Mission Planning and Analysis Division 55

SCIENCE AND APPLICATIONS DIRECTORATE (TA) 56

LUNAR RECEIVING LABORATORY PROGRAM OFFICE 57

LIFE SCIENCES DIRECTORATE (DA) 58

MERCURY PROJECT OFFICE 59

GEMINI PROGRAM OFFICE 62

APOLLO SPACECRAFT PROGRAM OFFICE (PA) 67

APOLLO-SOYUZ TEST PROJECT OFFICE 78

APOLLO APPLICATIONS (SKYLAB) PROGRAM OFFICE (KA) 81

SPACE SHUTTLE PROGRAM OFFICE 85

Orbiter Project Office (MA) 88

Space Station Program Office (KA) 91

MARSHALL SPACE FLIGHT CENTER 93

JOHN F. KENNEDY SPACE CENTER 93

LANGLEY RESEARCH CENTER 94

Records Relating to Tracking and Ground Instrumentation 94

APPENDIX A 96

APPENDIX B 97

APPENDIX C 99

APPENDIX C-1 114

APPENDIX C-2 117

APPENDIX D 118

APPENDIX E 119

INDEX 120

RECORDS OF THE LYNDON B. JOHNSON SPACE CENTER

On November 5, 1958, a Space Task Group (STG) under Robert R. Gilruth was formed at NASA's Langley Research Center in Virginia to plan and implement a project to put a man in space (Project Mercury). In September 1961, NASA selected Houston as the site for a new facility and the STG was redesignated the Manned Spacecraft Center in November. The staff began moving into rented space in the Houston area in October 1962 and occupied the first permanent facilities at the Clear Lake site in February 1964. The Manned Spacecraft Center was renamed the Lyndon B. Johnson Space Center (JSC) in February 1973.1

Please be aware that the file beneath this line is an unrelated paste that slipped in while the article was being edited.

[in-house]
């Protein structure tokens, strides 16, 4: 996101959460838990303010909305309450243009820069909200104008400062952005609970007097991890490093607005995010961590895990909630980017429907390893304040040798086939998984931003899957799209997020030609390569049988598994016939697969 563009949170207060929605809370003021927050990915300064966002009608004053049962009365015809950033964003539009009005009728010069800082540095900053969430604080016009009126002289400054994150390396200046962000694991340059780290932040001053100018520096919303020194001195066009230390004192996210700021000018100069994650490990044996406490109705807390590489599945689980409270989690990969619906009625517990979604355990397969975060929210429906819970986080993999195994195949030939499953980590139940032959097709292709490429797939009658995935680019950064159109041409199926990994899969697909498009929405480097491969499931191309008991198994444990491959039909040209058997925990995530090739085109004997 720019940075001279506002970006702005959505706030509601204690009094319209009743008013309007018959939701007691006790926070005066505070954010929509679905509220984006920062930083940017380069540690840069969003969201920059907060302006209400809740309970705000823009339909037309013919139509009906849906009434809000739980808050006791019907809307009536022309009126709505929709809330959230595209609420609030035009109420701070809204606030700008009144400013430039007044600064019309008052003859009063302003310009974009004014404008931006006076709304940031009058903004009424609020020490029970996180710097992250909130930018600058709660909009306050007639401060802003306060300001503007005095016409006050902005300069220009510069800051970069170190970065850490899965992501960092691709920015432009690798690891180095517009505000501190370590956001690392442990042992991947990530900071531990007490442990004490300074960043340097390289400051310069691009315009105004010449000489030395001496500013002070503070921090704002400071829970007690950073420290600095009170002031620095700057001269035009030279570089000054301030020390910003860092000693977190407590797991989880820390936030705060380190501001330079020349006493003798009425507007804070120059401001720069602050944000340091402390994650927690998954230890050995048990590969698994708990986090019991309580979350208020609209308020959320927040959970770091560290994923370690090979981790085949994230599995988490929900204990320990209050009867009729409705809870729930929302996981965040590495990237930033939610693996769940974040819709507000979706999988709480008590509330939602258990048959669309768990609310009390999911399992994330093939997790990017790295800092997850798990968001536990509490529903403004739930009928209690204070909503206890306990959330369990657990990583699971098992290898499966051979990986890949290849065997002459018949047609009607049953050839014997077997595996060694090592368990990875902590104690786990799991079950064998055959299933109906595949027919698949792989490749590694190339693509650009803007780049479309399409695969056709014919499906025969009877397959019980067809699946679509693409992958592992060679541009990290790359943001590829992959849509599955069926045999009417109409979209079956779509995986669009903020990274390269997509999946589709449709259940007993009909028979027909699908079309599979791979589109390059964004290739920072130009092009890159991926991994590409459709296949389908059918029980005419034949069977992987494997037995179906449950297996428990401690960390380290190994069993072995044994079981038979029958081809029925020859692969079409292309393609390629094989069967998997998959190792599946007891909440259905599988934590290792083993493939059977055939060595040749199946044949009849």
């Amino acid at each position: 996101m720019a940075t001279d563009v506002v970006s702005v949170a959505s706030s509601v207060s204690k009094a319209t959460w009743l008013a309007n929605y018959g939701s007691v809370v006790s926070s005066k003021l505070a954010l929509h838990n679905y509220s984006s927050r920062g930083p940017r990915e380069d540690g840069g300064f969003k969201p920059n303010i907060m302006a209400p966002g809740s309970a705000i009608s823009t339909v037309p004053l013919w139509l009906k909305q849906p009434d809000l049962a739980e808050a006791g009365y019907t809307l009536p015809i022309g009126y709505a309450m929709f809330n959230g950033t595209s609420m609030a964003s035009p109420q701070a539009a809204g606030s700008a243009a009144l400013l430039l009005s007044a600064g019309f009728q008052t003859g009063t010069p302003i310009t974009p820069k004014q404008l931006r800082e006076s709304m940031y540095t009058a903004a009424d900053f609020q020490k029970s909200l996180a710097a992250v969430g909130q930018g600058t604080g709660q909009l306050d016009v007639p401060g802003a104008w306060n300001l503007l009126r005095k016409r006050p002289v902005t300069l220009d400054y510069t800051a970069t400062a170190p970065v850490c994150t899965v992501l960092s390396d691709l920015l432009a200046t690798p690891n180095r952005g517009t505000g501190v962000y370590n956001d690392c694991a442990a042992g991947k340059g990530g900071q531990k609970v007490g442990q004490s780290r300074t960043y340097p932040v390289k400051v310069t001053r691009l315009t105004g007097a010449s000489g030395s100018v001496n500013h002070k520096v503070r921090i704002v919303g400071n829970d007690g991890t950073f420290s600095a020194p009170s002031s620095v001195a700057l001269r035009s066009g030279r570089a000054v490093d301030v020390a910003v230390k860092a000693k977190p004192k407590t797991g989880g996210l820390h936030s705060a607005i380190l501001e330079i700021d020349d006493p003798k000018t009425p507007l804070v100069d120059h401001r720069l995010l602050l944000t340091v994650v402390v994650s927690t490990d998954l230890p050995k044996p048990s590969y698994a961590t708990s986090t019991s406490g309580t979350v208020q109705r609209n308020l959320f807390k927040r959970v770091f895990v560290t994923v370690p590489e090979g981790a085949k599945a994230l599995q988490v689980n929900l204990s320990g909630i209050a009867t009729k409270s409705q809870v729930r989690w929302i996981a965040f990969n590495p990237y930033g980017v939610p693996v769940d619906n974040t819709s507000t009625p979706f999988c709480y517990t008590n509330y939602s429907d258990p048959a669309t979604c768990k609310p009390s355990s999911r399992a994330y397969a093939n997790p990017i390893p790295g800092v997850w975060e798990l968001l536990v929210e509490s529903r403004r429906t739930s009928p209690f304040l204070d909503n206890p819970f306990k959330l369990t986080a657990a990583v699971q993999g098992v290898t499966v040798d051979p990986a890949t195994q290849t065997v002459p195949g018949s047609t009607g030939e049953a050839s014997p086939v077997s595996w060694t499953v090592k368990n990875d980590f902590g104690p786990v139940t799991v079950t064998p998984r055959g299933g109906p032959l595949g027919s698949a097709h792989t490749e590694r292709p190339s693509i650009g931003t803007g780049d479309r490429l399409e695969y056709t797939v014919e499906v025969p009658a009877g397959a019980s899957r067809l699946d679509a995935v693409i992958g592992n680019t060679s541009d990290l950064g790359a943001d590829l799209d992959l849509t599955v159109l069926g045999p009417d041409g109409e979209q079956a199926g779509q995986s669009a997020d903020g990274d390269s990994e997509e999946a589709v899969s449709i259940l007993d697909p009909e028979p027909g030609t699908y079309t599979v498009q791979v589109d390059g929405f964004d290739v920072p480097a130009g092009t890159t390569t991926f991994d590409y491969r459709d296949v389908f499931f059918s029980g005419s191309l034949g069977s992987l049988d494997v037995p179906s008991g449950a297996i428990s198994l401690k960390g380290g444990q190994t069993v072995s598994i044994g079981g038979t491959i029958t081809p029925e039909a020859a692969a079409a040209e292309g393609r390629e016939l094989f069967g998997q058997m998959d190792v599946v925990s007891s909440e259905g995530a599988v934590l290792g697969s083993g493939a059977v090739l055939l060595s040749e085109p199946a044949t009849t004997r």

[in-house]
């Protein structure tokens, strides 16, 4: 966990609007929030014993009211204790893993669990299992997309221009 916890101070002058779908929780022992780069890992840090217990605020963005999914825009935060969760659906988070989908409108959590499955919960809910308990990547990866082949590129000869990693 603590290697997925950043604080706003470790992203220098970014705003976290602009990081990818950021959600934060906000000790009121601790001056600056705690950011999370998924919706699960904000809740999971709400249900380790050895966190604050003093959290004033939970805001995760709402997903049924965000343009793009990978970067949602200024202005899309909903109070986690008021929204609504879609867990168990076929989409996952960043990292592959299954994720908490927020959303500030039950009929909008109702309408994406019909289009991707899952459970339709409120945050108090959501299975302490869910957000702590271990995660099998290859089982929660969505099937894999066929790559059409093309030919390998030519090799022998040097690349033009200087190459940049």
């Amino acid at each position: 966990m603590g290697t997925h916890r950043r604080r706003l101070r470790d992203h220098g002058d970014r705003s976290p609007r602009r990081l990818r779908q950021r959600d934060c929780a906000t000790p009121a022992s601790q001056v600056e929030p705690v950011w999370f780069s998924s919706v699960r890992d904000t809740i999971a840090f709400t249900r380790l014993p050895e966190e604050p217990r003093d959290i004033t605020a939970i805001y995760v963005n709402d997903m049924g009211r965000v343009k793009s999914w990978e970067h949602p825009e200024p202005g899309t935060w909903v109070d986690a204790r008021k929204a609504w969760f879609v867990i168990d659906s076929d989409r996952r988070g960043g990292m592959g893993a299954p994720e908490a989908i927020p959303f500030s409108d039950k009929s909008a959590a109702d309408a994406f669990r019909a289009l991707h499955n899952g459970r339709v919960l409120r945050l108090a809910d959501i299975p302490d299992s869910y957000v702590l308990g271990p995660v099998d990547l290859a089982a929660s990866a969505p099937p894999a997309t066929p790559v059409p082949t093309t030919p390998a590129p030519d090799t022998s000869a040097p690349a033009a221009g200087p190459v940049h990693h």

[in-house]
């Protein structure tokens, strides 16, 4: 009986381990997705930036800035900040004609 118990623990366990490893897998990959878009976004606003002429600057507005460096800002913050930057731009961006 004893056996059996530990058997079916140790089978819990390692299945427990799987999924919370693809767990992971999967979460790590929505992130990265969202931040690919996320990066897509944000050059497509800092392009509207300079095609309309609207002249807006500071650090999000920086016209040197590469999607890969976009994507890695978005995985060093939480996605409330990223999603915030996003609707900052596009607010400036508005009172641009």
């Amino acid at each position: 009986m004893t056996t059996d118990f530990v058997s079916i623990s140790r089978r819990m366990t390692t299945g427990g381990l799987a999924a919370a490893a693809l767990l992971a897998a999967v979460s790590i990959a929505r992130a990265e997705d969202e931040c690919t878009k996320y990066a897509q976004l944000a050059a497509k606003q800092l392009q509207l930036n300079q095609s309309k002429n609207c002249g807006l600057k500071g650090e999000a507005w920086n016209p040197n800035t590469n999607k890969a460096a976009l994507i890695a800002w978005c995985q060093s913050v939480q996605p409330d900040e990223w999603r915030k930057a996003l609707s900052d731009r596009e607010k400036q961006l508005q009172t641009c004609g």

The Johnson Space Center is one of nine major NASA field installations. It has been responsible for developing the Gemini spacecraft, the Apollo command and service module, the lunar excursion module, the modified command and service modules used in Skylab and the Apollo-Soyuz Test Project, and the Space Shuttle Orbiter. It has also been responsible for the selection and training of astronauts, the operation of manned flights, the development and integration of space flight experiments, studies of applications of space technology, and research in medical and space science.